Fast 2D Visibility Algorithm

This is an article I wrote back in 1994. It has, oddly enough, refused to disappear, cropping up in random places on the web, so I've added a copy here.

The technique is well suited to early-1990s hardware, as all of the math is pre-computed, and the work at run time is done with lookup tables. In the mid-1990s, games started shifting work to the FPU and ALU, and away from the cache and memory bus. A more recent solution to the problem is "shadow casting", described in a fair amount of detail on the roguebasin site. The technique is much better suited than the table-based approach for larger view radii because it works from the center out, stopping when obstructions are reached, potentially allowing a significant number of cells to be skipped.

The shadow-casting sample code on roguebasin has some strange ideas about coordinate systems, declaring octants in an unconventional fashion. I created an implementation in C# that uses the 2D coordinate system favored by game engines (origin in bottom-left, positive coordinates go up and to the right), has somewhat more descriptive variable names, and has a fair number of comments.

The original article follows.

From fadden@uts.amdahl.com Wed May 11 20:44:14 CDT 1994
Article: 22875 of rec.games.programmer
Newsgroups: rec.games.programmer
Path: rice!newsfeed.rice.edu!cs.utexas.edu!convex!news.duke.edu
From: fadden@uts.amdahl.com (Andy McFadden)
Subject: Re: Line of Sight algorithm
Message-ID: <1994May9.205814.28187@uts.amdahl.com>
Organization: Amdahl Corporation, Sunnyvale CA
References: <dkennett.767980076@sfu.ca> 
Date: Mon, 9 May 1994 20:58:14 GMT
Lines: 418

In article <67056@sdcc12.ucsd.edu> awiggins@sdcc5.ucsd.edu (Adam Wiggins) writes:
>>myself, I've noticed a problem.  If the viewer is close to a wall, it will
>>not be able to see down the wall's length (when it should be able to).
>>So we want to check to see if 'b' is visible from 'a'.  The path the
>>bresenham algorithm would take is:
>>The problem is then that when it reaches '3', it detects a wall and
>>returns an invisible result.

Here's a couple of items that may be of help.  The first is jnh's original
table-driven line-of-sight scheme, which works for most things but fails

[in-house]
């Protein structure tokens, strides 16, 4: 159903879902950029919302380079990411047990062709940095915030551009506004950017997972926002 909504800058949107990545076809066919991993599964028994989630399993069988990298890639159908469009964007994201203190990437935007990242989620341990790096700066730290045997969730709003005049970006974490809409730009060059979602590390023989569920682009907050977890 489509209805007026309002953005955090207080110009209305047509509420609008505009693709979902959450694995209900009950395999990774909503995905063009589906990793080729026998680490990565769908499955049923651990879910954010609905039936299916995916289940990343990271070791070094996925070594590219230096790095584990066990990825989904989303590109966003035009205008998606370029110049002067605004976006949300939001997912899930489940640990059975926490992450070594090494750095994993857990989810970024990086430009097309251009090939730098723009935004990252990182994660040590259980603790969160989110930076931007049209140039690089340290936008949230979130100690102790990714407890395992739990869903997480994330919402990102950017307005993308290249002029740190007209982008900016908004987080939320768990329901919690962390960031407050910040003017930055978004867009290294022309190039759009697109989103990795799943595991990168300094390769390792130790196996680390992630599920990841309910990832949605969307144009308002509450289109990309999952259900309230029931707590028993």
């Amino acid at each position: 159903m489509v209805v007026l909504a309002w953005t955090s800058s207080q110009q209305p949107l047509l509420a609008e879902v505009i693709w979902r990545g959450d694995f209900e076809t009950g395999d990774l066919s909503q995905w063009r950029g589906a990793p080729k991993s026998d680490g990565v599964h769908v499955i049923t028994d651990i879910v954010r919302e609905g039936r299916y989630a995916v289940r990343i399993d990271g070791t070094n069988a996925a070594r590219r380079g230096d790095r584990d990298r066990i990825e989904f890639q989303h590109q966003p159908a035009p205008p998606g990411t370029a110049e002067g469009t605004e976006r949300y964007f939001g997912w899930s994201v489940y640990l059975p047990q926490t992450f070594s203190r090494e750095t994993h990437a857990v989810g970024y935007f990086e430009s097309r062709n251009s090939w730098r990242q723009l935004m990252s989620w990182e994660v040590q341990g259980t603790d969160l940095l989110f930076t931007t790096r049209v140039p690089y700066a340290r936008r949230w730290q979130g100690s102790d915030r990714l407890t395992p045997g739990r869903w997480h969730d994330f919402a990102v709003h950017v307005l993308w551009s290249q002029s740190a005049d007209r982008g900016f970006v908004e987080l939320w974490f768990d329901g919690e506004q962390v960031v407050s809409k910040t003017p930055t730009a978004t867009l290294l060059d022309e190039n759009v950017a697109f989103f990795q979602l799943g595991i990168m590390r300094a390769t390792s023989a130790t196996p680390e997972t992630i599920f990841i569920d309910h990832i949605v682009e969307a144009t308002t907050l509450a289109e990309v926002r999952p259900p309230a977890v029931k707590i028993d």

for cases like you describe above.  The second is a description of some
stuff I was playing with a little while back, which works around the
problem to give "correct" shading.  It can also be used for line-of-sight

(This is kinda long.)

From: jnh@ecemwl.ncsu.edu (Joseph N. Hall)
Newsgroups: rec.games.programmer
Subject: Shading and line-of-sight calculation _en_masse_...
Date: 25 Sep 89 17:10:09 GMT

Here is a rough presentation of the technique for calculating shading and
visibility that I had mentioned earlier.



A Fast Algorithm for Calculating Shading and Visibility in a
Two-Dimensional Field

By Joseph Hall
Applications Programmer, North Carolina State University

This document copyright 1989 by Joseph Hall.  It may be reproduced in
entirety for distribution for any purpose, so long as no fee whatsoever
is charged for its distribution and no attempt is made to restrict its
distribution.  No other use is allowed without permission from the author.
Permission from the author must be obtained if a substantial portion of
this document is to be included in another copyrighted work.

As the author of this document, I hereby release the ALGORITHMS described
herein into the public domain.  This release does not apply to the actual
text of this document.


Interactive terminal-based "rogue-like" games such as Hack, Moria, Omega,
and, of course, the original Rogue, feature a player character traveling
through a maze.  The maze usually comprises several levels and is usually
laid out on a grid of squares or "tiles."  Each tile contains one of several
distinct features, e.g., a piece of wall, floor, door, etc., and may also
contain objects and/or creatures, if it is not solid.

Hack and Rogue handle lighting and visibility quite simply.  All corridors
and walls are "visible" once they have been seen.  Rooms are square and are
either "lit" or "dark."  A player carrying a lamp can see with a radius of
1 tile if he is in a corridor (which is always dark) or in a dark room.
A player cannot see the occupants of a room until he steps into that room.
These conditions eliminate the possible complexity of line-of-sight and
shading computations, but detract somewhat from the "realism" of the game.